The basin organizations are established in the administrative hydrological regions Baja California Peninsula, Northwest, North Pacific, Balsas, South Pacific, Río Bravo, Northern Central Basins, Lerma Santiago Pacific, Northern Gulf, Central Gulf, Southern Border, Yucatan Peninsula and Waters of the Valley of Mexico.
The State Water Commission explains that the Lerma-Santiago-Pacific basin begins southwest of the City of Toluca, with the source of the Lerma River, continues its journey through the State of Mexico in its northwest portion, and continues as a dividing line between the states of Querétaro and Michoacán, through the state of Guanajuato, later it is located on the limits of Jalisco, Michoacán and Guanajuato, to flow into Lake Chapala, through a route of approximately 734 kilometers.
“In the northwest part of Lake Chapala, near the town of Ocotlán, the Santiago River is born, which after traveling 460 kilometers through the States of Jalisco and Nayarit, empties into the Pacific Ocean, near the town of San Blas, in the State of Nayarit.”
An example of the decrease in productivity related to inspections is the follow-up to complaints in Lake Chapala, which belongs to this basin.
In this administration, 36 complaints were filed for invasion of the federal zone of Lake Chapala, which due to geographical distribution mainly affected the municipality of Chapala (16), followed by Jocotepec (8), Ocotlán (4), Jamay (3), Poncitlán (2), La Barca (2) and Tuxcueca (1). By year in which the complaint was received, one was filed in 2019, another in 2020, 13 in 2021, 11 in 2022, and 10 complaints between January and August 2023, although only nine were followed up and the rest have the status of “reception agreement”.
Article 171 of the Regulation of the National Water Law indicates that works for channeling, dredging, limitation or partial or total drying of nationally owned water streams and reservoirs may only be carried out, with prior permission from the “Commission”, which will determine the form and terms to execute said works.
“The Commission, within the scope of its jurisdiction, may allow the construction of canals and docks on the banks or federal areas of streams, lakes, or lagoons under its responsibility. The permit referred to in this article may be processed jointly with the concession of the federal zone by “The Commission” when this is required for the approved project or due to the activity to be carried out.
Legal actions and consequences
Although from January 2019 to August 2023, Conagua received 36 complaints about invasions of Lake Chapala, belonging to the Lerma Santiago Pacífico basin, it shared through Transparency through folio 330009423002703 that they only made nine inspection visits, with the following results:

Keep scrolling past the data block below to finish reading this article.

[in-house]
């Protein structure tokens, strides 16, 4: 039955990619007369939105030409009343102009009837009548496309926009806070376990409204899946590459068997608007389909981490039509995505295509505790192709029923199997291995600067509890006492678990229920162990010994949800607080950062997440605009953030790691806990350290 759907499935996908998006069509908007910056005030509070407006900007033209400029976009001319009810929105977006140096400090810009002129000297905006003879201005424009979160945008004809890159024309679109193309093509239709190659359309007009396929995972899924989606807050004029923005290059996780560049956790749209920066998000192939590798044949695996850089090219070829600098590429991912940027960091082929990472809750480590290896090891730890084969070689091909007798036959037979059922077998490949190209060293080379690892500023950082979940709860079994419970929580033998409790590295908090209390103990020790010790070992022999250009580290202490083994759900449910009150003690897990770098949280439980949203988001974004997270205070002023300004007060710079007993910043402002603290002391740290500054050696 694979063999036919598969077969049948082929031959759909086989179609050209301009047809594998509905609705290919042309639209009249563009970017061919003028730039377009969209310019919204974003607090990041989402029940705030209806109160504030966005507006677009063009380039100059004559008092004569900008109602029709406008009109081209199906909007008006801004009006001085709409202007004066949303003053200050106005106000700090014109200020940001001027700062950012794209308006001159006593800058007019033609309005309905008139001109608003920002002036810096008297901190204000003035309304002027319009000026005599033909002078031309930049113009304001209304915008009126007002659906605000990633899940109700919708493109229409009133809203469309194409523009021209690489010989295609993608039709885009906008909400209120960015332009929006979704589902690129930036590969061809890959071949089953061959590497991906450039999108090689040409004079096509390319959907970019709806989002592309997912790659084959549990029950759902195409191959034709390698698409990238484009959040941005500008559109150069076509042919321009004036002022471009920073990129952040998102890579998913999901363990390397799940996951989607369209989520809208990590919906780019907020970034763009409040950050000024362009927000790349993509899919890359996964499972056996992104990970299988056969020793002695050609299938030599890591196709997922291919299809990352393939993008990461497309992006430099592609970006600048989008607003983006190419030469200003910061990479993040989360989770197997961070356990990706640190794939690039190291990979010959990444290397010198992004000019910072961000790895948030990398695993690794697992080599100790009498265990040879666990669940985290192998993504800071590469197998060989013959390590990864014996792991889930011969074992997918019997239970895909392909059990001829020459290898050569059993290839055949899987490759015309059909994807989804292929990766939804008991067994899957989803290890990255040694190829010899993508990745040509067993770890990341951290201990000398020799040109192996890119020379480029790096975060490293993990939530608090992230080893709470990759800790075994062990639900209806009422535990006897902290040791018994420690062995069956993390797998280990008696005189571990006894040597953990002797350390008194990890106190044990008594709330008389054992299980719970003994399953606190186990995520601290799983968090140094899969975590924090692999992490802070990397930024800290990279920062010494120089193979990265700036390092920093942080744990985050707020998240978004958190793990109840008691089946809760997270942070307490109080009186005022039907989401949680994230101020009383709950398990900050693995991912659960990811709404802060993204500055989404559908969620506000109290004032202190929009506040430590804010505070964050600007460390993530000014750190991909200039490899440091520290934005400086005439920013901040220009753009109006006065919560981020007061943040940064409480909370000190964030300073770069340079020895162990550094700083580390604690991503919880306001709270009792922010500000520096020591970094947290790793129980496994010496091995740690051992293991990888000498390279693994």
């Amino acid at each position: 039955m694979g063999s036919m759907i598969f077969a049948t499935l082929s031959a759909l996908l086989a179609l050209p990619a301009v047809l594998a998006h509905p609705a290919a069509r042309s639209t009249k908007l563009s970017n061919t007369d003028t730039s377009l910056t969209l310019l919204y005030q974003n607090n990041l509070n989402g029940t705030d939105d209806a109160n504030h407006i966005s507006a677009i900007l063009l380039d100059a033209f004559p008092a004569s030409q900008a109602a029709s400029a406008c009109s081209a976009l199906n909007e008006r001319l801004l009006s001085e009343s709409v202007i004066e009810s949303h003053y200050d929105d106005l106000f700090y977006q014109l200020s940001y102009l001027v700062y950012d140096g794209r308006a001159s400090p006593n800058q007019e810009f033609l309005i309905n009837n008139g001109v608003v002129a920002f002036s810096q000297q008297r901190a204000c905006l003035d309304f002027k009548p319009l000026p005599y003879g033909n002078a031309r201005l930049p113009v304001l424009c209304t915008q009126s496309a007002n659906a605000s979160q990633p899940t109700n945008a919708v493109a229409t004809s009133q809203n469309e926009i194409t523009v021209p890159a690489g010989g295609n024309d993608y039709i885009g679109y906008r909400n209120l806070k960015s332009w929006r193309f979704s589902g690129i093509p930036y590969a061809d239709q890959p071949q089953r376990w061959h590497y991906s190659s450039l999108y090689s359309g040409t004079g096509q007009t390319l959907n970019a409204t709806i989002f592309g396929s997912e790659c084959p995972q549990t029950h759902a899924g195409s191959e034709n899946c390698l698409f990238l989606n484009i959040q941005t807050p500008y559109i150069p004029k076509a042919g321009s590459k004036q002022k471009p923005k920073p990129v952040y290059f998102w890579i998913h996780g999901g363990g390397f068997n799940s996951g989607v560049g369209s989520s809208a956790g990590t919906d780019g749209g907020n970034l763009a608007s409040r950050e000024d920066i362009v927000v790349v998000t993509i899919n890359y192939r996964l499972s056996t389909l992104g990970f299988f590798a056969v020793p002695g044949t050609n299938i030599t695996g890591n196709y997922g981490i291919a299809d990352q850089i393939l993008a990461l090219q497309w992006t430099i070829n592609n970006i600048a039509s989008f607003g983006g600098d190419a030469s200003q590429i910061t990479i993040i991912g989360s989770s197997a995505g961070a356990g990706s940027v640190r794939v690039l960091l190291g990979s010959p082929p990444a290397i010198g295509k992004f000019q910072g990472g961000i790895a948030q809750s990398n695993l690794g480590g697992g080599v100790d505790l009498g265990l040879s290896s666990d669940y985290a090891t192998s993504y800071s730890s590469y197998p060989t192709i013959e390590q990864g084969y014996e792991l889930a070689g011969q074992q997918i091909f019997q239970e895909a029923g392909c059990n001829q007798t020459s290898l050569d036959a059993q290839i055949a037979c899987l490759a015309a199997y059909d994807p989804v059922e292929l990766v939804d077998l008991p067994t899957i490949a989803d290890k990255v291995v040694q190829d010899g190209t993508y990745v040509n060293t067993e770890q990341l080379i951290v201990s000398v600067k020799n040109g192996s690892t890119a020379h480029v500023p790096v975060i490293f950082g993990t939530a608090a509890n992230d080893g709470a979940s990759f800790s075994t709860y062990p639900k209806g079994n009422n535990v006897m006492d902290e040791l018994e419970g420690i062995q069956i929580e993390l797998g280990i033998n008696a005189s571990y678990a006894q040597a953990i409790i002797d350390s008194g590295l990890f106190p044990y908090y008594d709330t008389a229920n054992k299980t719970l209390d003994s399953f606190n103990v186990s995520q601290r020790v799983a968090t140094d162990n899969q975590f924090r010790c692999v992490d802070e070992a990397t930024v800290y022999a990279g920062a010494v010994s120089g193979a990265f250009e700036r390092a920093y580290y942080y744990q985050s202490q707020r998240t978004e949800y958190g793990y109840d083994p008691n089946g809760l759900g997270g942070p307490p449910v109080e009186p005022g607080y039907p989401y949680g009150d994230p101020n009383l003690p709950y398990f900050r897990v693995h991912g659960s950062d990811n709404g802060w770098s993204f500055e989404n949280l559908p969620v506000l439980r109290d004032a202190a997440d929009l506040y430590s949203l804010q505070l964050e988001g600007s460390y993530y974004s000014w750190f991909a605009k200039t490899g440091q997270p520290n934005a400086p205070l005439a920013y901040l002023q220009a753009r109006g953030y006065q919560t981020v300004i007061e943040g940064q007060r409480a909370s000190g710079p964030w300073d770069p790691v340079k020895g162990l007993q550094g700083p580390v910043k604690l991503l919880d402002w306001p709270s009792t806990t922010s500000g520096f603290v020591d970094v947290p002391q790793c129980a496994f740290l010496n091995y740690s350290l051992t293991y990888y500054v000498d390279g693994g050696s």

2019. Initiation of proceedings for alleged violations of the provisions of section IV of Article 119 of the National Water Law. Although the process dates back to 2019, the legal status is that a resolution has yet to be issued.
2020. There was an inspection visit in which no faults were detected.
2021. There was an inspection visit in which no faults were detected.
2021. This visit is the only one in which a sanction was imposed for incurring the offenses provided for in sections IV and XX of Article 119 of the National Water Law, but the individual or legal entity resorted to protection.
2023. There are five open procedures that are just in the process of qualifying the facts recorded in the visit report, which allows for determining whether or not there is conduct contrary to the National Water Law.
Information: Conagua Transparency.
In the only sanction imposed on an invader, Conagua found that the individual failed to comply with sections IV and XX of Article 119 of the National Water Law. But he protected himself.
Section IV describes that it is prohibited to “occupy or take advantage of vessels, channels, canals, federal zones, protection zones and other assets referred to in Article 113 of this Law, without the concession title.”
Section XX refers to “modifying or diverting channels, vessels or currents when they are national property, without the corresponding permit when a hydraulic work of national property is damaged or destroyed.”
The behaviors considered in both sections are penalized with a fine of 1,950 to 26,000 Measurement and Update Units ( UMA ), that is, from 202,293 pesos to 2.6 million pesos.
To punish offenses, infractions will be classified according to the seriousness of the offense, the economic conditions of the offender, and recidivism.
Source: El Informador